After nearly a year and a half of waiting, “The Hunger Games” trilogy is back with a
vengeance in the release of its second installment, “The Hunger Games: Catching Fire.” The first film laid a good foundation of the world of Panem and controlling nature of the Capitol, thanks to film’s first director Gary Ross. However, the second film is taken to new levels thanks to a larger budget, better cinematography and the brilliance of director Francis Lawrence.
The film picks up after Katniss (Jennifer Lawrence) and Peeta (Josh Hutcherson) made history by co-winning the annual Hunger Games, after Gamemaker Seneca Crane made a slip-up. Katniss is clearly struggling from Post Traumatic Stress Disorder, but must keep her composure as she is forced on a government-sponsored Victory Tour. She must also convince the districts and President Snow that she is in love with Peeta, despite tension between the two as Katniss’ feelings towards longtime friend, Gale (Liam Hemsworth), get in the way. The Victory Tour quickly spirals out of control as districts begin rioting and protesting against the Capitol and President Snow. Snow punishes the districts by announcing that for the third annual Quarter Quell (75th Hunger Games), two existing male and female victors from each district must compete again in a fight to the death. Katniss and Peeta are once again thrown into the arena. This time, however, they are not fighting against frightened children. Instead, they are up against what their mentor Haymitch (Woody Harrelson) likes to call “experienced killers.”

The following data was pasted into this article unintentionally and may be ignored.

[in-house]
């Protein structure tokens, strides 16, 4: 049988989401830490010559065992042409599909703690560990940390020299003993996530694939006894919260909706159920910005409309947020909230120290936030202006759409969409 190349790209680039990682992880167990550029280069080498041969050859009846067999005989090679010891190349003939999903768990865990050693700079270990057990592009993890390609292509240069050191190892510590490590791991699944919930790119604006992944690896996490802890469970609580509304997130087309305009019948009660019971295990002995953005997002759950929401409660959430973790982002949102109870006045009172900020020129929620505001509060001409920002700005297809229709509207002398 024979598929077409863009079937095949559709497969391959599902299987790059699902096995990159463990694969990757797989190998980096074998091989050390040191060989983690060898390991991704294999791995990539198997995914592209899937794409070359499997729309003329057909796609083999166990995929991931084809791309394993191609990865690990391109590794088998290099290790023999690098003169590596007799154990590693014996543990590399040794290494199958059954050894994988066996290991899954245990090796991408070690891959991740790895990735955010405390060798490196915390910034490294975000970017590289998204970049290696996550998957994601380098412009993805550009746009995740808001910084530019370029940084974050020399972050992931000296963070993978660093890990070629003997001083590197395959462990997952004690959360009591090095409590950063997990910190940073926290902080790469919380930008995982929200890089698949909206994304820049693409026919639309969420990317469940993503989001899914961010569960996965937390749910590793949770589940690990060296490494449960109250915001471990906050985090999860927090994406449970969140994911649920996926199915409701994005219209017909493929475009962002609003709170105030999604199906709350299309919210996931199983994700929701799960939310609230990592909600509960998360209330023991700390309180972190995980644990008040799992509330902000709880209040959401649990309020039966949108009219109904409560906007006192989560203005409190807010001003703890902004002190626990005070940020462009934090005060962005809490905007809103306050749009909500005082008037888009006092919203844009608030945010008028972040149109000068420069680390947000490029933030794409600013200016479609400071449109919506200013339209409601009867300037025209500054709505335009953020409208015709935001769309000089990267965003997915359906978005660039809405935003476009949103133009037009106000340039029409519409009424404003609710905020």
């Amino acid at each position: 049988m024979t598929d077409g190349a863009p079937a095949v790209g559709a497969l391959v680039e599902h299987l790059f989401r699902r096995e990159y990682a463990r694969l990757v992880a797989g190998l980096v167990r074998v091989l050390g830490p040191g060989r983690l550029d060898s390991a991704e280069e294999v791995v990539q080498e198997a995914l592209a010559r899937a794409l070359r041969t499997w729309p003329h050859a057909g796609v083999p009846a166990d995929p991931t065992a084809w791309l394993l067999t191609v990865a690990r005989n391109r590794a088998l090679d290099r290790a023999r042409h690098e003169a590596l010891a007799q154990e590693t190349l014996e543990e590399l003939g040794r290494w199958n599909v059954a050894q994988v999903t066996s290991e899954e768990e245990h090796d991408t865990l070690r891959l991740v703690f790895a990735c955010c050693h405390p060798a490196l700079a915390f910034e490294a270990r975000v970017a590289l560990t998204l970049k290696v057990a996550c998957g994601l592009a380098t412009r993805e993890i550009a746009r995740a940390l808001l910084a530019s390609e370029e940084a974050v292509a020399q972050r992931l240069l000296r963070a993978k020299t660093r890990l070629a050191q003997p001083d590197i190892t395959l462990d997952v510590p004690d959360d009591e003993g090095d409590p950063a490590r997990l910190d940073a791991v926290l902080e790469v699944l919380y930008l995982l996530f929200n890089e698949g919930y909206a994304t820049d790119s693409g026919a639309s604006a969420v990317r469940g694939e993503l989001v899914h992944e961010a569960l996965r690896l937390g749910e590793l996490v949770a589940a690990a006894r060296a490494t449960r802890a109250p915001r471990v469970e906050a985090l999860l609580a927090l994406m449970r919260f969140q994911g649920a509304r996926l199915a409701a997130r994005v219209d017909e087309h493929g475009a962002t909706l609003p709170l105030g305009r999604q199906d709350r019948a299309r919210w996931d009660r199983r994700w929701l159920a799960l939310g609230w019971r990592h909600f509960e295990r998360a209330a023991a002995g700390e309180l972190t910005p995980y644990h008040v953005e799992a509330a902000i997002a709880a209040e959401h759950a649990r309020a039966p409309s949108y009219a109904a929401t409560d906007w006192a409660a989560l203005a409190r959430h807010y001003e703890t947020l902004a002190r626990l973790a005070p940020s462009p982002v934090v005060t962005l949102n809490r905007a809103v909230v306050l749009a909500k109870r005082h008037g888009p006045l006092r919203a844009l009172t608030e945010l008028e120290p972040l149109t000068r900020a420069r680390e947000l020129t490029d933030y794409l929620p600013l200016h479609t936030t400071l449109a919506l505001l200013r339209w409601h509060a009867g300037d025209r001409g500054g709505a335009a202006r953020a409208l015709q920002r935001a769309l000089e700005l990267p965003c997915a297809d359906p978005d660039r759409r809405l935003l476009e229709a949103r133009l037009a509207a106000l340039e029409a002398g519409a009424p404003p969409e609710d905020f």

The movie’s large success can be attributed to Jennifer Lawrence, who ties the film together with her character’s conflicting emotions, extreme physical strength and utter devotion to her friends and family. Characters such as Effie (Elizabeth Banks) and Haymitch are explored in depths that even the book could not touch on. New characters played by Sam Claflin (Finnick Odair), Jena Malone (Johanna Mason) and Phillip Seymour Hoffman (Plutarch Heavensbee) help steer the film away from feeling like a repeat of the first. Overall, “Catching Fire” is an exemplary adaptation and sequel that leaves the audience hungry for more.